Simplifying Taxes Relevant To Property Investors
I wrote an article recently wherein I summed up how fee and taxes (please include Stamp Duty too) are among the prime buying concerns today. Well! I assume this article then will have its fair share of readers. While you can always claim a few tax benefits as a real estate investor, you should be ready to pay a few taxes just as well (I guess more than a few).
Before I talk about the areas where property investors can claim deductions, it will only be befitting to shed light on those areas where they will incur taxes. Here I go.
First in line is the tax you pay on the income you make on your property. This will obviously be different for investment properties and principal place of residences.
Capital Gains Tax
You make a profit and you start thinking about distributing the proceeds of the profit. Hang on to your horses! There is a Capital Gains Tax (CGT) you will need to pay once your property is sold. The good news is that you can claim a deduction of 50% on your CGT if you have held your property longer than a year.
Local councils serve you in innumerable ways. It is only easy to believe that they do not run on thin air. Thus, to help them keep up with their expenditure, investors are levied property tax, also known as council rates. This amount is flexible and will vary in accordance to your property’s market value and the positioning of your municipality.
In economics, you would have heard about Opportunity Cost. If you drink tea daily, you are saving expenses which you would have incurred if you had coffee daily (assuming coffee is more expensive than tea- fair assumption that). The principle of Land Tax is based on the same premise. You pay taxes on the cumulative unimproved value of your land, calculated against the estimated value of land if it was left vacant.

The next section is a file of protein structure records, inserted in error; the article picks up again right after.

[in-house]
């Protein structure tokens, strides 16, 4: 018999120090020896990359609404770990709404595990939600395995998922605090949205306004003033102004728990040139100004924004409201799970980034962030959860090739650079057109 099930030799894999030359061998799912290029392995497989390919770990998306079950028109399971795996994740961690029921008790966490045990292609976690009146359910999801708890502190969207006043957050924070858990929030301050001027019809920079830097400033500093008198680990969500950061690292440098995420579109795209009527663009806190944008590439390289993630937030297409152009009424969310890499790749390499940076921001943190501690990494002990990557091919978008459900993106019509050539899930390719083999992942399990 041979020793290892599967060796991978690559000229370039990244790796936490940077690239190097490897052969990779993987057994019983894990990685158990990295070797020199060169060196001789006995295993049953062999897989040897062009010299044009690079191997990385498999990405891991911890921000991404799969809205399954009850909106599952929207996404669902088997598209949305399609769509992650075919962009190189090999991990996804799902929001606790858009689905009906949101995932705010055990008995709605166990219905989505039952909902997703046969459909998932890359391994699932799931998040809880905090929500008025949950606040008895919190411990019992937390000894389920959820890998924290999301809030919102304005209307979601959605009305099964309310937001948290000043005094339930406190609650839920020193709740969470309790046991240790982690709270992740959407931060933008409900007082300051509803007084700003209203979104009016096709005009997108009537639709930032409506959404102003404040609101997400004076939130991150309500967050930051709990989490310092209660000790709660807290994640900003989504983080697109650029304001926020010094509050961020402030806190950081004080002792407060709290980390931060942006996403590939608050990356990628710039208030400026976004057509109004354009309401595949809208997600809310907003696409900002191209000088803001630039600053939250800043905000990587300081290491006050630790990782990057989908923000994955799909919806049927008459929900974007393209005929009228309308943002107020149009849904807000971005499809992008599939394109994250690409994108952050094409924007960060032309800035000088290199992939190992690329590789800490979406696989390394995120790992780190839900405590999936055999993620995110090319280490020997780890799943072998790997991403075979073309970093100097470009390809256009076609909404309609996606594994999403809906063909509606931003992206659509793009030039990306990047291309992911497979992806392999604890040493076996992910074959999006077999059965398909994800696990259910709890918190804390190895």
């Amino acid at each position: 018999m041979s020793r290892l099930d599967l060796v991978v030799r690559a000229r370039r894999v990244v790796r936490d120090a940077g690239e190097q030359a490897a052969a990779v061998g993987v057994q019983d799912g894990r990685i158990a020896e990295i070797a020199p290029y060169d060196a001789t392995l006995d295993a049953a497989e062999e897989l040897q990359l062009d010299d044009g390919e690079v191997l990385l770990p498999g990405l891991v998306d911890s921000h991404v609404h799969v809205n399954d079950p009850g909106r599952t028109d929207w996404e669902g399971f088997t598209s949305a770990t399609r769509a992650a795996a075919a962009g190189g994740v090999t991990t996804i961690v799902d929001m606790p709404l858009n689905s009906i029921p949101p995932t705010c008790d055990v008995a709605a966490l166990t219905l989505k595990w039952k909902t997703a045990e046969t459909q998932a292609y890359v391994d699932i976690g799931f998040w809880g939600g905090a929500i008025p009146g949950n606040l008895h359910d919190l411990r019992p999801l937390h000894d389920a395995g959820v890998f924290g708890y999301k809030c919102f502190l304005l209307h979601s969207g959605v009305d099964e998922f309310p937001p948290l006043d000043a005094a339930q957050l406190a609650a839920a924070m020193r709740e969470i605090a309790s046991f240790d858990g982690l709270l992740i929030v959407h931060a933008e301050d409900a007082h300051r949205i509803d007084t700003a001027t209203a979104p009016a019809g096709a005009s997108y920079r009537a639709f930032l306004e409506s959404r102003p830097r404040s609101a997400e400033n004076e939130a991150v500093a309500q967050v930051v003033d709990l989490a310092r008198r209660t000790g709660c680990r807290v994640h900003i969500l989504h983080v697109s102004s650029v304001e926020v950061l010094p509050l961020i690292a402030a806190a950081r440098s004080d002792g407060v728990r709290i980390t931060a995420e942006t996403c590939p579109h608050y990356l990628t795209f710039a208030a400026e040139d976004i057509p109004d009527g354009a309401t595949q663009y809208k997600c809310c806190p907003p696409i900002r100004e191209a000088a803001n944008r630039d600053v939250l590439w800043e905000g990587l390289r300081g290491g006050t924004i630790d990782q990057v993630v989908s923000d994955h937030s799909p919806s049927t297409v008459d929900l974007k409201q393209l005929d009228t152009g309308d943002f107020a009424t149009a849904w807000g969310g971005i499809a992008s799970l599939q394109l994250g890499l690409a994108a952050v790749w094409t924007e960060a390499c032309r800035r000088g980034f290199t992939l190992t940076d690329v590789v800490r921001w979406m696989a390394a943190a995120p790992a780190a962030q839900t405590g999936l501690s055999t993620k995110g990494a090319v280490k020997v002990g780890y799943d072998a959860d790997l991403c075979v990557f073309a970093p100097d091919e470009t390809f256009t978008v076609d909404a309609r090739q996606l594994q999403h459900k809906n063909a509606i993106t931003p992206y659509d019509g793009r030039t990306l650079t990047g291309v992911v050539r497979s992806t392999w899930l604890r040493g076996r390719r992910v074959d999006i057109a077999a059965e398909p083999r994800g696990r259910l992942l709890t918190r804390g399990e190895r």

Now for the part property investors love most. Going by the norm, you can seek deductions in these three categories.
Cost of acquisition and maintenance
Such costs may include, but are certainly not restricted to, advertising costs, bank fees and set up charges on your loan, council rates, insurance, interest payable on your investment loans, land tax, legal costs, fee sought by your property manager (including costs of repairs and maintenance), expenses associated with tax, expenses associated with the maintenance or inspection of your property. This list by no means covers all the possible sources of deduction.
You can claim this on appliances, fixtures and fitting which you have newly purchased. The list may include items like shutters, hot water systems, area rugs and furniture.
Negative gearing occurs in cases when you do not generate a positive cash flow from your property. You will find your property negatively geared when your annual mortgage commitments and associated costs of maintaining the property exceed the annual rental return.
This, in my opinion, covers a neat stack of relevant property tax information.
Are you in favour of or against negative gearing?